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Kitchen Shrink: Go for the gold with mighty turmeric

Catharine L. Kaufman
Catharine L. Kaufman

The golden boy of Indian spices, tantalizing turmeric (ginger’s first cousin and the main spice in curry) is as gorgeous and flavorful as it is healthful. It was revered for centuries by ancient practitioners for its Herculean healing powers and now by modern medicine men, including Drs. Andrew Weil and Mehmet Oz. So here’s why you should turmeric up!

Worth its weight in gold

Many kudos to this immune-boosting knobby rhizome with bright orange flesh. Its anti-inflammatory compounds, primarily the potent curcumin, have been found to alleviate achy, creaky arthritic joints. Putting the skids on cerebral plaque formation that can lead to Alzheimer’s disease. Warding off cancer development and its spread from breast and colon to prostate and skin by disrupting the virus’ sneaky pathways.

The super spice snuffs out yeasts and parasites. The powerful antioxidants have been linked to fighting off atherosclerosis by disabling harmful platelet activities. There’s more. Turmeric quells an upset stomach, relieves gum inflammation, along with halitosis and gingivitis, soothes skin irritations and swimmer’s ear. It boosts liver’s function, and prevents sunburn from fire-breathing UV rays.

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The root even makes meat exposed to high temperatures safer to consume by reducing carcinogenic heterocyclic amine levels when sprinkled on chicken, beef or pork before grilling.

From soup to nuts

Turmeric AKA “Indian saffron,” is easier on the wallet than the precious crimson strands from the flower of the Crocus sativus (pricey saffron). Grate fresh turmeric root or sprinkle dried powder to add vibrant eye candy to everything from soups, stews, risottos, frittatas, grilled root veggies and crucifers, mashed potatoes, condiments and sauces to cakes, almond and shortbread cookies, smoothies, savory snacks and roasted nuts, whether heart-healthy almonds, walnuts, pistachios or assorted seeds.

Nothing to sneeze at

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The blending of black pepper with turmeric has been found to boost the body’s absorption of the powerful curcumin compound in the bloodstream by as much as 2,000 percent, so get cracking with your pepper grinder when preparing turmeric dishes.

Think outside the spice box

Multi-tasking turmeric is used in countless non-culinary home remedies and crafty concoctions. While the spice has a magnificent bright hue for staining everything from T-shirts to Easter eggs, it anomalously is used to whiten the pearls with a paste blending its powder form, coconut oil and baking soda. Sprinkle it in your foundation for a natural bronzer or glow. Enliven your scalp and control dandruff with a turmeric tonic. Balance oily skin and calm breakouts with a soothing facial mask. Brew a pot of longevity or turmeric tea, that is part of the daily diet of Okinawans, a Japanese island nation that Andrew Weil observed has a population endowed with the longest life span, along with the largest number of centenarians in the world.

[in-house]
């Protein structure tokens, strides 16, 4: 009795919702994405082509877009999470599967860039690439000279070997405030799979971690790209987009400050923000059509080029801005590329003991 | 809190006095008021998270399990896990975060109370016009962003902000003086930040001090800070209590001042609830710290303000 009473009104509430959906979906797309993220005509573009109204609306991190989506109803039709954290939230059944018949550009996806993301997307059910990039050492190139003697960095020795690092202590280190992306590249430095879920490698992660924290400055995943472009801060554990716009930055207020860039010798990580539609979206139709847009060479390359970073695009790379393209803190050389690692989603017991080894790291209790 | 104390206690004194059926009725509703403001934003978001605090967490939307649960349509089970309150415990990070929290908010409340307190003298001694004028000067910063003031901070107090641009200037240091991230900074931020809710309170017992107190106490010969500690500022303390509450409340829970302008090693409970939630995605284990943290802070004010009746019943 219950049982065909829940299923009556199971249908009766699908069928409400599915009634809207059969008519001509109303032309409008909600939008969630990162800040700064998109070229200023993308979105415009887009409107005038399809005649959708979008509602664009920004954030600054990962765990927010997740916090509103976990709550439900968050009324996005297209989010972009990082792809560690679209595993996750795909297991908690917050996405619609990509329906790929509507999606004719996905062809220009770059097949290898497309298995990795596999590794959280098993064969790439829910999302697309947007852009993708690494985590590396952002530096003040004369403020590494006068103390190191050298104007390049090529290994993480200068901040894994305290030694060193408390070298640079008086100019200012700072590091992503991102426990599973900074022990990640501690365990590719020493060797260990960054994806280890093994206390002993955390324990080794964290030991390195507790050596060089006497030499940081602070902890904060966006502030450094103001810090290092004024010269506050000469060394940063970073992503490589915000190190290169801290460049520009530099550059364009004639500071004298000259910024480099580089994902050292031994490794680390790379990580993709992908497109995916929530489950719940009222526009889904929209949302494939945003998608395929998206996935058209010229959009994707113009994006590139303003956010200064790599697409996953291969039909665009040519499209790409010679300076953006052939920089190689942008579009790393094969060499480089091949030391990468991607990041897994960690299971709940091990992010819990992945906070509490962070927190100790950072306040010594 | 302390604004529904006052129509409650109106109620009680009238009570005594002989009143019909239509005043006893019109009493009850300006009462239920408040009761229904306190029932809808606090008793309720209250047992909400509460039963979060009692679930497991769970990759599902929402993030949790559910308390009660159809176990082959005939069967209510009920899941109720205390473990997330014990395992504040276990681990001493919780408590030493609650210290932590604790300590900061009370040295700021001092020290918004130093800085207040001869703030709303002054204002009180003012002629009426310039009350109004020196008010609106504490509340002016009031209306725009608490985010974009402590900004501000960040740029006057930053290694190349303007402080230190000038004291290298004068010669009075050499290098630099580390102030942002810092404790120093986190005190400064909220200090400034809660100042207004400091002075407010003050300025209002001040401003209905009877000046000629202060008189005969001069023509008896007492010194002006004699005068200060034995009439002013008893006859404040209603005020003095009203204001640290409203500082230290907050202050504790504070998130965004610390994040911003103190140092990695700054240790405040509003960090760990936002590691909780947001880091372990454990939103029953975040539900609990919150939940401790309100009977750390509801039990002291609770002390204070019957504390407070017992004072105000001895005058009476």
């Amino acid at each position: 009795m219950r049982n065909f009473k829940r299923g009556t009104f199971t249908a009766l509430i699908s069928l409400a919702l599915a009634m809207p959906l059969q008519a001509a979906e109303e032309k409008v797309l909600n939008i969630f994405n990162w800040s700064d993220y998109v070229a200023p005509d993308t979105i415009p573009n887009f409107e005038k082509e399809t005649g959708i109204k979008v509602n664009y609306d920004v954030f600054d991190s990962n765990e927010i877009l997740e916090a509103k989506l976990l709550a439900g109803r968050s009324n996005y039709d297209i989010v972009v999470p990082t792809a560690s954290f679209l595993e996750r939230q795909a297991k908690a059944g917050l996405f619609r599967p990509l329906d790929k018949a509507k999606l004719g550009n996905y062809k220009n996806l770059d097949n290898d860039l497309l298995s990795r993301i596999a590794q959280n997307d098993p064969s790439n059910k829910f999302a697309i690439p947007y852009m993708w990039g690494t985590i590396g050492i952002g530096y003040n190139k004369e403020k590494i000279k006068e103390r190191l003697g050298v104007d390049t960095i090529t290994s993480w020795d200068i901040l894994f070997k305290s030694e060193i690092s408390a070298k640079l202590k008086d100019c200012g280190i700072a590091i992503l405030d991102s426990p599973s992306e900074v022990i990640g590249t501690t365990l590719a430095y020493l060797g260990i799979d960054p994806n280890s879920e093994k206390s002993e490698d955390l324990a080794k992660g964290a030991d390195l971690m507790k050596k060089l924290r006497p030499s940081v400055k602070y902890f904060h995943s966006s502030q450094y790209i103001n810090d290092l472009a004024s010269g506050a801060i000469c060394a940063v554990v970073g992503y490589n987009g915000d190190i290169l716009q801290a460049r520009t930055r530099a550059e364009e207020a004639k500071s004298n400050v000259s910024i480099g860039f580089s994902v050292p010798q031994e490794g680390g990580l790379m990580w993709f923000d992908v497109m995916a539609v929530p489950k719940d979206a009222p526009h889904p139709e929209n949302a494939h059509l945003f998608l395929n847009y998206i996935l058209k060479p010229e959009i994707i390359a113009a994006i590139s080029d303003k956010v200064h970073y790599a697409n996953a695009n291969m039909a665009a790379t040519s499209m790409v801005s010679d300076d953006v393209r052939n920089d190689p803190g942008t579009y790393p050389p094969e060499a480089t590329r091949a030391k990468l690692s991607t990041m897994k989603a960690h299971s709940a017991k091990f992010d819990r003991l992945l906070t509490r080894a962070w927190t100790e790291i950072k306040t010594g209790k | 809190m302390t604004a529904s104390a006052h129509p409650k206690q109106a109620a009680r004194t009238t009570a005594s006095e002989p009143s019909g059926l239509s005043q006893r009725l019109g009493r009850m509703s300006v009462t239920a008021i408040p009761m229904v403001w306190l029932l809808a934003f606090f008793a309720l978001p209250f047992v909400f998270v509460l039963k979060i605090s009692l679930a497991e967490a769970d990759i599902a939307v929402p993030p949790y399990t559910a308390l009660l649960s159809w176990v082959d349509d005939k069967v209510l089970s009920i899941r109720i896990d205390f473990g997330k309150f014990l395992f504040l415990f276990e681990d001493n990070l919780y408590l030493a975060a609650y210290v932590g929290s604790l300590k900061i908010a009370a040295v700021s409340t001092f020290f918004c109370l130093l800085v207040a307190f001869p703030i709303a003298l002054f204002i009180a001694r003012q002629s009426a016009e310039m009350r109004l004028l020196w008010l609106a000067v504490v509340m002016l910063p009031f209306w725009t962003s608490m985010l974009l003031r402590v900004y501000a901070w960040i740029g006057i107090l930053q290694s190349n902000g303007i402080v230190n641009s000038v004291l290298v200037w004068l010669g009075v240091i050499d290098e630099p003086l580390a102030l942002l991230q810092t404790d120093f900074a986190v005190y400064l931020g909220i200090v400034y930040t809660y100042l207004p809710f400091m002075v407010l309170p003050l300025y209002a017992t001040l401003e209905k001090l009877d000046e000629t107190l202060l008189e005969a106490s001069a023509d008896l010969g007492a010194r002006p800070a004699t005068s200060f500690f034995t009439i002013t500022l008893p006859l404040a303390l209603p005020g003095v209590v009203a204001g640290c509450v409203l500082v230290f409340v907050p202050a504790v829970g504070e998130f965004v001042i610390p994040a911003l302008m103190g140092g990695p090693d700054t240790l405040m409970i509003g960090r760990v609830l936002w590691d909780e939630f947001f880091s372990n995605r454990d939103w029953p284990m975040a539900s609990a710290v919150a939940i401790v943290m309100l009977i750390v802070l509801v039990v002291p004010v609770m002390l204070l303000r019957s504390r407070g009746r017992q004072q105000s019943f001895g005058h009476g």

Here are two turmeric recipes, one for a savory marinade, the other a traditional Middle Eastern Sfouf cake from the kitchen of Chef Bernard Guillas of The Marine Room to satisfy even the most discriminating sweet-tooths with an added antioxidant oomph!

All-purpose Turmeric Marinade

Ingredients

1/2 cup of virgin olive oil

1/4 cup fresh lemon juice

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3 garlic cloves, minced

1 shallot, minced

1 teaspoon fresh grated turmeric or 1/2 teaspoon dried turmeric

1 teaspoon of spicy mustard

1/4 teaspoon sweet paprika

Sea salt and cracked black pepper to taste

Method: Puree garlic, shallots, turmeric and salt in a food processor or mortar and pestle. Blend remaining ingredients. Chill and use as a marinade for wild caught fish (salmon, snapper, halibut, shrimps and scallops), chicken, or roasted vegetables. Note: If using as a dipping sauce, add one teaspoon of orange blossom honey.

Lebanese Turmeric Sfouf Cake

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Ingredients

3 tablespoons tahini paste

1 cup all-purpose flour

2 cups fine cornmeal

1 1/2 teaspoons turmeric powder

1 tablespoon ground anise seeds

2 teaspoon baking powder

1/2 teaspoon salt

1 1/4 cups honey

1 1/4 cups thick Greek-style yogurt

2/3 cup melted unsalted butter

2 eggs

2 teaspoons orange blossom water

1 teaspoon vanilla extract

1/4 cup chopped pistachios

1/4 cup chopped almonds

2 tablespoons sesame seeds

Method: Preheat oven to 325 degrees F. Coat 11x9 inch baking pan with tahini paste. Combine flour, cornmeal, turmeric, anise, baking powder and salt in a mixing bowl.

In a separate bowl, whisk honey, yogurt, butter, eggs, orange blossom water and vanilla extract until smooth. Add flour mixture. Combine well. Transfer to prepared pan. Sprinkle top with pistachios, almonds and sesame seeds. Bake 40 minutes or until toothpick inserted in center of cake comes out clean.

Serve with a dollop of Greek yogurt, orange segments and a drizzle of honey.